Extension of Off-Payroll Working Rules Postponement

The government announced yesterday that the extension of off-payroll working rules to medium and large companies in the private sector is being postponed until 6 April 2021.

The IR35 legislation was introduced in 2000 with the aim of cracking down on a form of perceived tax avoidance whereby individuals would seek to avoid paying employee income tax and national insurance contributions (“NICs”) by supplying their services through an intermediary (usually a personal service company) and typically paying themselves in dividends.

In summary, the IR35 legislation requires the intermediary to determine whether the worker would have been a deemed employee of the end-user client, but for the existence of the intermediary. If so, the intermediary must operate payroll, make deductions for income tax and employee’s NICs and pay employer’s NICs on the fees received for the services.

However, the treasury’s perception of large-scale tax avoidance nonetheless continued and therefore the government introduced the off-payroll working rules in 2017 for the public sector, whereby the responsibility for operating payroll, making deductions and paying employer’s NICs shifted from the intermediary to the paying party, where payments for the services were being made by, or on behalf of, public authorities.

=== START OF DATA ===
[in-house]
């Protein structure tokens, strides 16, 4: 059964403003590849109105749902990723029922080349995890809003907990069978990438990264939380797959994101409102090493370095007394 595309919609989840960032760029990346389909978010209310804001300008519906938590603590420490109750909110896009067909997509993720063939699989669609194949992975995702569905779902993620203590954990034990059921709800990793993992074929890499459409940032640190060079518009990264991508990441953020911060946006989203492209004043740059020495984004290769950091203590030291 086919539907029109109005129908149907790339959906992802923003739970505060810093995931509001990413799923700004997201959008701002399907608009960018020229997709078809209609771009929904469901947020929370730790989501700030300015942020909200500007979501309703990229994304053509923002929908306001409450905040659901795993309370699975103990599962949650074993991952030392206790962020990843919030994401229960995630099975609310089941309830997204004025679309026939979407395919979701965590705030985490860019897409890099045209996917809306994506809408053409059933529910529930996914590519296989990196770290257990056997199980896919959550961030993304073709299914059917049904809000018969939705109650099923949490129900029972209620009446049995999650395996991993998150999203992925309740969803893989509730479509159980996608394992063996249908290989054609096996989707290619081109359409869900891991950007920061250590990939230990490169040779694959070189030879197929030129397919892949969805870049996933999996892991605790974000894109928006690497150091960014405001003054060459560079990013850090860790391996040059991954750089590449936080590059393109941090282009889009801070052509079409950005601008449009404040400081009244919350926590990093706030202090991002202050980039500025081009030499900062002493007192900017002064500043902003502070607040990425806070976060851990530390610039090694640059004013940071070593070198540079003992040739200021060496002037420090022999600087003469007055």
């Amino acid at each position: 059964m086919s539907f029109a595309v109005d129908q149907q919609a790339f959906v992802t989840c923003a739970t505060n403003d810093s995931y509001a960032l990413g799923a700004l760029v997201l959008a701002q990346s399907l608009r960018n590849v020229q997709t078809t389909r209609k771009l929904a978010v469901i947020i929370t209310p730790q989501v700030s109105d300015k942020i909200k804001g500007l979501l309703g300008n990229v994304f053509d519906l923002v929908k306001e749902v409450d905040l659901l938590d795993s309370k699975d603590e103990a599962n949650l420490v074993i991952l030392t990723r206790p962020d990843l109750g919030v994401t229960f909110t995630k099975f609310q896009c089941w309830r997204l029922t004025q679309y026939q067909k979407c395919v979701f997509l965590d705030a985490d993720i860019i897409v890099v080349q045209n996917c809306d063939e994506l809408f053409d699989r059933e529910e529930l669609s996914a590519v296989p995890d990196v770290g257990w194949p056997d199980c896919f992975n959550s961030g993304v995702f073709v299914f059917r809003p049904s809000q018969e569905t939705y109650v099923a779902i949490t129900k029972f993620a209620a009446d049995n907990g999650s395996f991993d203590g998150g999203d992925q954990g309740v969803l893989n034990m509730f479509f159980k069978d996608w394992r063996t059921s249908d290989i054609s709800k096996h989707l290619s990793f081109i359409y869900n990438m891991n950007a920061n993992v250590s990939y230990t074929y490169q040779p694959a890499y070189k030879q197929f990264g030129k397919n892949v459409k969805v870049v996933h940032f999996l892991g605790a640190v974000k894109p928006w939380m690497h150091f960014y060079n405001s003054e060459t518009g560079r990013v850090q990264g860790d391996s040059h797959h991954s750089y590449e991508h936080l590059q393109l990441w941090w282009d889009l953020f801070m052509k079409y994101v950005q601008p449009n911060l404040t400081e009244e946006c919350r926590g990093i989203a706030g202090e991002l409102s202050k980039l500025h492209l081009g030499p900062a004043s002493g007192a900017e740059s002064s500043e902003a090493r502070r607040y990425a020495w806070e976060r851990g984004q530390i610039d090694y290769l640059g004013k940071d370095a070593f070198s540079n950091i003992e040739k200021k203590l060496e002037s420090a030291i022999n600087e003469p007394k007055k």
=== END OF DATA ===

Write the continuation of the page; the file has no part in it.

These rules were to be extended to medium and large business in the private sector for services provided on or after 6 April 2020. However, in light of the burden on the economy of the coronavirus outbreak, this change has been shelved for a year.

The effect of the new rules is that the burden of making a determination of employment status will fall on “end-user clients”, who then need to notify their contracting party and the worker of that status determination. The final party in the chain before the personal service company must operate payroll, make deductions and pay employer's NICs on the fees paid for the services.

In anticipation of the changes taking effect this April, many businesses had announced that they had ceased, or would be ceasing, to engage contractors through PSCs. Many other businesses, however, were struggling with this issue, and the delay in implementation provides them with more time to prepare.